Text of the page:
That's the way it was
Walter Cronkite’s signature signoff—“and
that’s the way it is”—gives pause in today’s
media world. Is it—the multimedia universe of the Internet,
blogs, Twitter and YouTube—the way it is?
CBS’s long-time White House correspondent Mark Knoller
tweeted that Cronkite, the CBS legend, “would have enjoyed
Twitter…straight news reporting one sentence at a time.” Maybe.
We’re caught up in the capacities of instant communication
these days. Yes, I’m on Twitter, too. How else to know
Cronkite was an experiential journalist. With the troops on
D-Day. On the ground in Vietnam. At Cape Canaveral for the space
launches. Speculation was that Cronkite would have been the prime
candidate for the journalist-in-space program had it gotten off
the ground. He was not the vicarious correspondent tied to cable
news and Google. Not the blogger in the basement type with zero
frequent flier miles and no time in the field.
In the wake of Cronkite’s death at 92, it is significant
to note that he is still remembered and eulogized as “the
most trusted man in America,” even though he left the CBS
anchor chair 28 years ago. Nearly every remembrance notes Cronkite’s
on-air declaration that the Vietnam War could not be won and
President Lyndon Johnson’s lament that “if I’ve
lost Cronkite, I’ve lost middle America.” With respect
for Katie, Brian and Charlie and their journalistic chops, no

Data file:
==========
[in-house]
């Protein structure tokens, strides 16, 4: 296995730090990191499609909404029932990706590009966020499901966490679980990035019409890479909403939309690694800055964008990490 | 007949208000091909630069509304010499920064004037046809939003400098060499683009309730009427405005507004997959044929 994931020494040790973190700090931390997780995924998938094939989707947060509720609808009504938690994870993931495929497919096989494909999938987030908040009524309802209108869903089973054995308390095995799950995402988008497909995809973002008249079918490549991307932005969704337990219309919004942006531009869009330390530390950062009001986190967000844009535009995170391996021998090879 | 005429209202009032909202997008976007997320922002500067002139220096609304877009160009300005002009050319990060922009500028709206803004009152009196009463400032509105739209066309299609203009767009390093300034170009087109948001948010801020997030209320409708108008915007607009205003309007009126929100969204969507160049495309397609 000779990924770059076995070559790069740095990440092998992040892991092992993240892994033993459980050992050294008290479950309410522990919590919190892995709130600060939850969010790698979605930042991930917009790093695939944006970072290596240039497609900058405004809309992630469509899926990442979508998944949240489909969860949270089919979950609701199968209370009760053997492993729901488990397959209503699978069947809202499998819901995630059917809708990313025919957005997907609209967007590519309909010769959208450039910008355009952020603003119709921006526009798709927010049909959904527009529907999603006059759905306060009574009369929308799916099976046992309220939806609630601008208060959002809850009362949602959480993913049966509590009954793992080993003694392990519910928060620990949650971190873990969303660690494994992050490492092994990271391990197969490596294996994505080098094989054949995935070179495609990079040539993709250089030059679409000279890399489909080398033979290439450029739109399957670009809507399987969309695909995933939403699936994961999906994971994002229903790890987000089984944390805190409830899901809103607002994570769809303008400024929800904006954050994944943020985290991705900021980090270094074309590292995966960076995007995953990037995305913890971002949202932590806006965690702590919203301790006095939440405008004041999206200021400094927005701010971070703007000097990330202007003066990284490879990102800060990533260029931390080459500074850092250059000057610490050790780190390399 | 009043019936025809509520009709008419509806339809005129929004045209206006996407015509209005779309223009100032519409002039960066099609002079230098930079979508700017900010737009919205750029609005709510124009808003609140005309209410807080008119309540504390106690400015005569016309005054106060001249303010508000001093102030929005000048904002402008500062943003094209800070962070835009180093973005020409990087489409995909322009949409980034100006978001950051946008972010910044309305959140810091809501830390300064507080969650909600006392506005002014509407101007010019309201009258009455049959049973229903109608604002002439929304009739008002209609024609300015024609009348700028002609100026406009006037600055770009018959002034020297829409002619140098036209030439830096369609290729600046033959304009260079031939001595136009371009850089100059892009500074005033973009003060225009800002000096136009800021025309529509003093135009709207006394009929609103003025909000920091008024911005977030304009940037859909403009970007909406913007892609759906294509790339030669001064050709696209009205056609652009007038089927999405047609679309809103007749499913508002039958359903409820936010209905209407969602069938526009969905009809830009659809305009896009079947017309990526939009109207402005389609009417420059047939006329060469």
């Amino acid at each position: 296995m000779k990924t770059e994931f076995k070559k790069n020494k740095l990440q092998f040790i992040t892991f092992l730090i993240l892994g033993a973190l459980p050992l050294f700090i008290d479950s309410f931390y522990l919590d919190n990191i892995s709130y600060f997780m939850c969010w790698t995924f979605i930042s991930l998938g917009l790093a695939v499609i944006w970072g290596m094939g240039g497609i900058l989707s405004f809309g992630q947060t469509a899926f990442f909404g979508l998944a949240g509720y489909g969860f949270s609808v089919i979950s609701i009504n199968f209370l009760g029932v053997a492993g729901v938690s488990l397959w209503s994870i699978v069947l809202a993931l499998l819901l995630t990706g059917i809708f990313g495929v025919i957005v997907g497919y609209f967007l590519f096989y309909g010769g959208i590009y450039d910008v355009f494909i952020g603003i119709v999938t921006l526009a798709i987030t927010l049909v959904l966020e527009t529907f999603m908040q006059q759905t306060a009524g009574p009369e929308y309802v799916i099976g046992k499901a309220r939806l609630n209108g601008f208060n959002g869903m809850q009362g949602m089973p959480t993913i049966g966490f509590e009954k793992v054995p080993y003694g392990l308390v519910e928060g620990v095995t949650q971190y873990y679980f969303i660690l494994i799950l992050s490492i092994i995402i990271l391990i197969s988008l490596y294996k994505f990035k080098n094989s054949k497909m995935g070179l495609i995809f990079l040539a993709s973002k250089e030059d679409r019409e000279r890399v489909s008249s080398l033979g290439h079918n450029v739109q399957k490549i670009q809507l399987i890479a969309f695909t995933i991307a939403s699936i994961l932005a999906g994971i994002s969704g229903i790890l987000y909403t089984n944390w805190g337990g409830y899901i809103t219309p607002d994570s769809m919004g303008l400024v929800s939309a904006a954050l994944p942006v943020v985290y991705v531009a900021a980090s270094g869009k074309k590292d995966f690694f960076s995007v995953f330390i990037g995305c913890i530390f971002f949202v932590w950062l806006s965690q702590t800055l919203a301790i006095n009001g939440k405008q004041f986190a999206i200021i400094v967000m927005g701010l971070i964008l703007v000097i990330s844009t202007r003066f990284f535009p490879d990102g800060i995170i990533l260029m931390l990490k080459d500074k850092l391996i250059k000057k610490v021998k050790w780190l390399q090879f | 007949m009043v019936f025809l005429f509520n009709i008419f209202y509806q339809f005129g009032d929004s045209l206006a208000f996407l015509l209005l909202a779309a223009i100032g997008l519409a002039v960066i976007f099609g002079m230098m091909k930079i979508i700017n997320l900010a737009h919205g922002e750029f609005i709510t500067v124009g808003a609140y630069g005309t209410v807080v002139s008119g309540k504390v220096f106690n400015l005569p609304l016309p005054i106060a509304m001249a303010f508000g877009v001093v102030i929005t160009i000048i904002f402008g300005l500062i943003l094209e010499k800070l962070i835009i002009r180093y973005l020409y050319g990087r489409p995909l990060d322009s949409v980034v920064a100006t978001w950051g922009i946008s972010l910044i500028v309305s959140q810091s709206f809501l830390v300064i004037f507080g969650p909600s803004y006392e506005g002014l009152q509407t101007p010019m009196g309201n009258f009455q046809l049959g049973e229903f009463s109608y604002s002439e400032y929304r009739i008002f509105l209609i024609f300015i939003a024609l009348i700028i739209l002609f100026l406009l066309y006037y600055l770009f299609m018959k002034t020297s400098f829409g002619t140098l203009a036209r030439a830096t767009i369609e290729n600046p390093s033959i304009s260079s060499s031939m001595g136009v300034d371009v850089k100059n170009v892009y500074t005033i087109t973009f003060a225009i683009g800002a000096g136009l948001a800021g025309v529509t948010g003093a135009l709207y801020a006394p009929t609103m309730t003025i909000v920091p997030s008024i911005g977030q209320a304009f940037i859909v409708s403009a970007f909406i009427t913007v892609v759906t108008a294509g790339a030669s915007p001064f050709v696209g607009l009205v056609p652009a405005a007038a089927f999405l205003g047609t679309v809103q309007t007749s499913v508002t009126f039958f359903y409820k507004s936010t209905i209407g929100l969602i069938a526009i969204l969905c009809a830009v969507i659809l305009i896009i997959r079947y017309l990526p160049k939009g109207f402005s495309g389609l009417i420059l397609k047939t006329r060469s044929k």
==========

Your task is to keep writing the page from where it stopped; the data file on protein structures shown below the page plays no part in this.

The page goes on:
one would say that about today’s network anchors. It’s
not their fault; times have changed.
Cronkite’s editorial judgment on Vietnam notwithstanding,
the line between news and opinion was clearer in his day. Cronkite,
the anchor, anchored the news. His colleague Eric Sevareid, at
least for part of that tenure, provided the commentary. On some
purported news shows today, the anchor is host, commentator,
provocateur and, often, irritant.
I knew Cronkite in the casual way that people in the business
know each other, crossing paths on campaign trails or in studios.
We spent an evening together, ten years ago, at Kutztown University
in Pennsylvania. It was a “Conversation with Walter Cronkite.” I
was invited to be his conversation partner. Appropriately, Walter
did most of the conversing. Cronkite did not like to give speeches.
He much preferred to reminisce and respond to questions, undoubtedly
much the same ones from one “conversation” to another.
Changes in the business, politics, leadership, war, space.
Over the years that I’ve been in classrooms, I frequently
ask journalism students what they aspire to be. The answer is
often “a network anchor,” even in these tumultuous
days for the business of journalism. (Note that I rarely hear “a
I admonish, in a kindly, dean’s way, that the best anchors
I’ve worked with were reporters first and foremost. Cronkite
was a reporter’s anchor, focused on helping the reporters
tell the stories they’d gathered. That’s not surprising.
He had not aspired to become a network anchor, only a journalist.
Wire service reporters, as Cronkite was, revel in the grit and
detail of a story. (Disclosure: I was a wire service reporter
briefly, and I married one.)
Part of Cronkite’s appeal to his loyal viewers must have
been that he did not look like a TV anchor. Yes, he had that
baritone broadcast voice. But the glasses, the hairline and the
mustache were avuncular.
Cronkite did not leave the CBS anchor chair eagerly. He was
only 64 in 1981 when he handed it over to Dan Rather. But the
industry was pressing on towards an era of glitz and sizzle,
demographics and computer graphics, megamedia and multimedia.
Cronkite more than kept his hand in. He made documentaries,
critiqued today’s media and drew appreciative crowds to
Ironic, in the way news often is, that Walter Cronkite’s
death comes in the week that we commemorate man’s first
small step on the moon. Ironic, that the CBS Evening News with
Katie Couric is introduced by the voice of Walter Cronkite.
That’s the way it is.